MOROTO - The young people of Karamoja have been urged to preserve their culture in a bid to preserve their glory and identity.
Speaking at the newly established Ateker Cultural Centre in Moroto town, the chairperson of Karamoja elder’s forum, Jackson Angella, reminded youths that their main identity lies in their culture.
“We should not allow to lose track of our culture,” he said.
The influence of other tribes, such as the Iteso, Bagishu and Luo, is affecting the Karimojong culture, said Angella, adding that language and dress code are increasingly also being influenced by tribes.
His appeal to the young generation in the region is to put to use the Ateker Cultural Centre which has been described as a symbol of development, unity and empowerment of the youth in Karamoja.
The facility will store data and information on cultural norms, dressing, myths, tales, tools and poems for future reference. It will also be used as a center of dialogue for the Ateker clusters in Uganda, Kenya and Ethiopia.
“We shall always discuss amicable natural resource sharing, particularly pasture and water, at this point,” Angella observed. The centre will also be used as a pedestal to remind government of the development needs of the sub-region.
Peterken Lochap, the district resident commissioner of Moroto, urged women in the sub-region to establish cottage industries in settlements so as to uplift the centuries-long craft industry for sustainability.
Visiting the newly established Karamoja Cultural Centre in Moroto town on Monday, Lochap asked the acility to promote proven talents that uplift the standards of women in the villages.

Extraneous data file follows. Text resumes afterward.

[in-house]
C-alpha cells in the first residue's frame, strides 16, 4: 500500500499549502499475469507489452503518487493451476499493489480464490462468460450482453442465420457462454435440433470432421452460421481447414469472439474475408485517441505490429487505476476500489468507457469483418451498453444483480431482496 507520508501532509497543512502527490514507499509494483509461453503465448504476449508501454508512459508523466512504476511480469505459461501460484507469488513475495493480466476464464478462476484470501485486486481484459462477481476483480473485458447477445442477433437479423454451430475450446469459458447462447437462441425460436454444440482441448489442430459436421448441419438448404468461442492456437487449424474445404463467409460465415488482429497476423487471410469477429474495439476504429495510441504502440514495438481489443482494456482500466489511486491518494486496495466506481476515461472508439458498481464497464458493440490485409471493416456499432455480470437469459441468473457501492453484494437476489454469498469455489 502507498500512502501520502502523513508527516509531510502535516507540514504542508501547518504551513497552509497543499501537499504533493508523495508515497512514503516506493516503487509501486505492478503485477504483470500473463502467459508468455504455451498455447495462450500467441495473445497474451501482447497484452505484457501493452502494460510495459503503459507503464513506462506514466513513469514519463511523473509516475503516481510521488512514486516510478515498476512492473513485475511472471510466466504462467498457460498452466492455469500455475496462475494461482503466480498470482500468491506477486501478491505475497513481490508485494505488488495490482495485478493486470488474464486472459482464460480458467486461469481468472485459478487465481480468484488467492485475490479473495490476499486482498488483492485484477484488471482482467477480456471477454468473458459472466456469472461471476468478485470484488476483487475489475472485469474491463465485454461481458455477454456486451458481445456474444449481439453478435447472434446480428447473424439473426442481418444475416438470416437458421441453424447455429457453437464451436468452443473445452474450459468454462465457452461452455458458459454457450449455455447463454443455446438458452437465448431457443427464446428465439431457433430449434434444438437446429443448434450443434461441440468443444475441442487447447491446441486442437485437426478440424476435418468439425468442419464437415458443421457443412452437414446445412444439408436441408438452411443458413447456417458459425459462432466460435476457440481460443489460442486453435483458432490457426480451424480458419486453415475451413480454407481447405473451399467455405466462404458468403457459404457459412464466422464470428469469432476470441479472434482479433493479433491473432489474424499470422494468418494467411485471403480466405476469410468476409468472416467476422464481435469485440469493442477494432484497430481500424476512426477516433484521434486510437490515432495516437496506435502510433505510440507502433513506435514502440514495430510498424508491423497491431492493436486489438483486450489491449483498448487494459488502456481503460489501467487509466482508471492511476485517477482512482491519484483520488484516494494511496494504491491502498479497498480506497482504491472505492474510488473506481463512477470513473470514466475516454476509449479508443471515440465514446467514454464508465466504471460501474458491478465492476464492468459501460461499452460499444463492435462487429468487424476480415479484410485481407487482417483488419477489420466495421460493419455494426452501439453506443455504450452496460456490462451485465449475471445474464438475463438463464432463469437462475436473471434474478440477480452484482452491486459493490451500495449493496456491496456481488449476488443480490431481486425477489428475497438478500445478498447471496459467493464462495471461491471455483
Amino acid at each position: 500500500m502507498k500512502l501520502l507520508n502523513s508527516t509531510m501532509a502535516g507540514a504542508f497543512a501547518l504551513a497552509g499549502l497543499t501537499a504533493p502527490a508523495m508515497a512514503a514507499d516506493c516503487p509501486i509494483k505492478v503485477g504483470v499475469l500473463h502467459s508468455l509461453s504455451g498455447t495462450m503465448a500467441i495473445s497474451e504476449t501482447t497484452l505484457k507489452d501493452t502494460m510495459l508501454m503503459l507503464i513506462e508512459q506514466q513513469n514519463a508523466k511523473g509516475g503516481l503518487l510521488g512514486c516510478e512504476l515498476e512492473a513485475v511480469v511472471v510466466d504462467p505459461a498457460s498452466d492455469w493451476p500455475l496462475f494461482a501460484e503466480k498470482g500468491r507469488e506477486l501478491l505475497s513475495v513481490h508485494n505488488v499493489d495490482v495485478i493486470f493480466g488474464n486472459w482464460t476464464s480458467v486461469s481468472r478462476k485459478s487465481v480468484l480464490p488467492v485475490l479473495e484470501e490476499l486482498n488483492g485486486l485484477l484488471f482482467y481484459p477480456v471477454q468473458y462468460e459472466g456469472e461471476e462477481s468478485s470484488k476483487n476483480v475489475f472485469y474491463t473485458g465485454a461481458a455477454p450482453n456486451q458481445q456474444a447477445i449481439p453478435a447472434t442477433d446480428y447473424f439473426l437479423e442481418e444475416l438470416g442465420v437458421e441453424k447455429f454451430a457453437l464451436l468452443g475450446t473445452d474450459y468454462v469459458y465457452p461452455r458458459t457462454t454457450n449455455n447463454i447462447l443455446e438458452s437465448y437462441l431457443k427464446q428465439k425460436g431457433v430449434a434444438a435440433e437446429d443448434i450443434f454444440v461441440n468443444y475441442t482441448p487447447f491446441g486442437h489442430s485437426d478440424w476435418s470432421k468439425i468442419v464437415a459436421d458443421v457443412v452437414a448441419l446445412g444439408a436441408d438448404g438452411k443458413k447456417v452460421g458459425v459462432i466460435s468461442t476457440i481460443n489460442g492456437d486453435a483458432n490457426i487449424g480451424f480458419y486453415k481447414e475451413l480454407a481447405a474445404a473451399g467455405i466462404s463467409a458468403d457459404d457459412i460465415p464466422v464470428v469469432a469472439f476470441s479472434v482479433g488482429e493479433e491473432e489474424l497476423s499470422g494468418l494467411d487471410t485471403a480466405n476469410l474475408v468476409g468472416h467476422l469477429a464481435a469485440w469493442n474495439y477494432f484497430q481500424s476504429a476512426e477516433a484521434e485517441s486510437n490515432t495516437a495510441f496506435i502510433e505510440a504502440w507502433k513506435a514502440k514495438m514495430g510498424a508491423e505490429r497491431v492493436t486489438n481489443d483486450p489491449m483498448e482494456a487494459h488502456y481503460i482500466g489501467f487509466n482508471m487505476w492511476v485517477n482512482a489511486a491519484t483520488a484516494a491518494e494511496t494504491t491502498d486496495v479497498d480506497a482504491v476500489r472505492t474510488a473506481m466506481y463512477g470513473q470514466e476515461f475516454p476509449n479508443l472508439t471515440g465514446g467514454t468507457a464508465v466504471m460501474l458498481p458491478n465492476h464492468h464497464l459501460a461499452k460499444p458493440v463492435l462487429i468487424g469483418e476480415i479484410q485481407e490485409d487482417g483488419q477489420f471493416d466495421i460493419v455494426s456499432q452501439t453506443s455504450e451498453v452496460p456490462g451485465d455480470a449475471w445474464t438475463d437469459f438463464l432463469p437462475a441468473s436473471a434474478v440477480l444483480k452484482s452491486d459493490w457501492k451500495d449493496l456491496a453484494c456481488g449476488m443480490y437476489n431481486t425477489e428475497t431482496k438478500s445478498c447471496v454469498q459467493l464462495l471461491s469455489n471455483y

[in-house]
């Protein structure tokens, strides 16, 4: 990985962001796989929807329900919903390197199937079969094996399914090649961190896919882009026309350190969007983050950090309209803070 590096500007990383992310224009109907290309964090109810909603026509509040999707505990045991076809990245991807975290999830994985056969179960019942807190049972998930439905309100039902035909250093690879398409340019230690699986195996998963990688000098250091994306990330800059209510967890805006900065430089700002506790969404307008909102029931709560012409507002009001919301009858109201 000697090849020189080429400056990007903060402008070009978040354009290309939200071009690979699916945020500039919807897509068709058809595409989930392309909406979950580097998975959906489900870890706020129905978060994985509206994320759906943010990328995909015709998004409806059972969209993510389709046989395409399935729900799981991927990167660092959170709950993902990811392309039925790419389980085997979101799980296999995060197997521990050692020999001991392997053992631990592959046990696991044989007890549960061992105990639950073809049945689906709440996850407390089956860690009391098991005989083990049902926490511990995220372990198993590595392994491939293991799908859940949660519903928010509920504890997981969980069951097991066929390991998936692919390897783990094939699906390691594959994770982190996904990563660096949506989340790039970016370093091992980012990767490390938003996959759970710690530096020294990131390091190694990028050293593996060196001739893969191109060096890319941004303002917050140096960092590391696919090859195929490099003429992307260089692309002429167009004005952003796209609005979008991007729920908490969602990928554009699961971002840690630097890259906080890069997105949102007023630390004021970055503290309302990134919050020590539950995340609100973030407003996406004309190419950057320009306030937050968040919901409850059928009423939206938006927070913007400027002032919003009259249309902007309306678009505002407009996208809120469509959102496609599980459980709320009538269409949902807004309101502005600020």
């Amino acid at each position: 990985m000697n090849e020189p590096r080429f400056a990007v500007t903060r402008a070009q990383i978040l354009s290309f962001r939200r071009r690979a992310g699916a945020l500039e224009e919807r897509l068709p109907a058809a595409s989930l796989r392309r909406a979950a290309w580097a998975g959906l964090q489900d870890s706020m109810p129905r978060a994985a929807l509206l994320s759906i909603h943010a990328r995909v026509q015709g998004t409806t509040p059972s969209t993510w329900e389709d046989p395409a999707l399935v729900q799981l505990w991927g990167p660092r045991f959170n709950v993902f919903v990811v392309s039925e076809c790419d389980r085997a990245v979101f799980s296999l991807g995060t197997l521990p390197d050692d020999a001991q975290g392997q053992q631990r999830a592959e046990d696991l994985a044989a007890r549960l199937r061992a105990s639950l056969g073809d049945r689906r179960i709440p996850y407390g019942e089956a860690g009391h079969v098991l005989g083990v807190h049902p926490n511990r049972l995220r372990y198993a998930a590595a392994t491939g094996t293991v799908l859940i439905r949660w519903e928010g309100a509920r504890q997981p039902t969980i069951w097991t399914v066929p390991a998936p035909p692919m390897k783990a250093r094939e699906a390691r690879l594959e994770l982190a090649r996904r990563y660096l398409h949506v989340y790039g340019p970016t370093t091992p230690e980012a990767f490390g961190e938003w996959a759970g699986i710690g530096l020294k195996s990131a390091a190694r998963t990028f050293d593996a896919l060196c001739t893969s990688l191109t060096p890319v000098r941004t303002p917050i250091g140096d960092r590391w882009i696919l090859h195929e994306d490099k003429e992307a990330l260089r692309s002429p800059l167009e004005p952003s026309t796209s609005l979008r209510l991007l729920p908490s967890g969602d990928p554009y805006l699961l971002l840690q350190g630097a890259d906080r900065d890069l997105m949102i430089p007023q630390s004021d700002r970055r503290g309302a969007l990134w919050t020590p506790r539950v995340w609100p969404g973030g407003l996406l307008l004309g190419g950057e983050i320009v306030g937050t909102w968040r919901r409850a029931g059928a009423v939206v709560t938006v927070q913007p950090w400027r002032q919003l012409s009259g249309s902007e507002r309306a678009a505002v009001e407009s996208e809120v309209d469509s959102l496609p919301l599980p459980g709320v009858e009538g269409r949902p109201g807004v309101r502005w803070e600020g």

“We want to see women moving in the right direction,” he said, adding that making of necklaces, waist beads and wrist laces could open opportunities.
Lochap said the industry is economically viable as an income-generating livelihood for the Karimojong women who are family heads.
Peter Maruk, a resident of Rupa village, who also visited the cultural center, said spoke of his optimism. “I have been praying for this day when we would have a centre uniting Karamoja."
He said the facility should be used as symbol for peace and promote talents of the youth in the sub-region.
But according to Hannah Longole, the founder of the cultural centre, financial constraints have limited the development. “We are so far pushing on well with the meagre resource envelope."
Calling for support from Government and well-wishers, she hopes that once fully equipped, the centre will not only be used to preserve culture, but also to promote both local and foreign tourism in the region.
The facility, which is located along the Moroto-Kenya Road, holds Ateker regalia for the Tepeth, Jie, Bokora, Matheniko, Ik, Nyangatom of Ethiopia and the Toposa from South Sudan.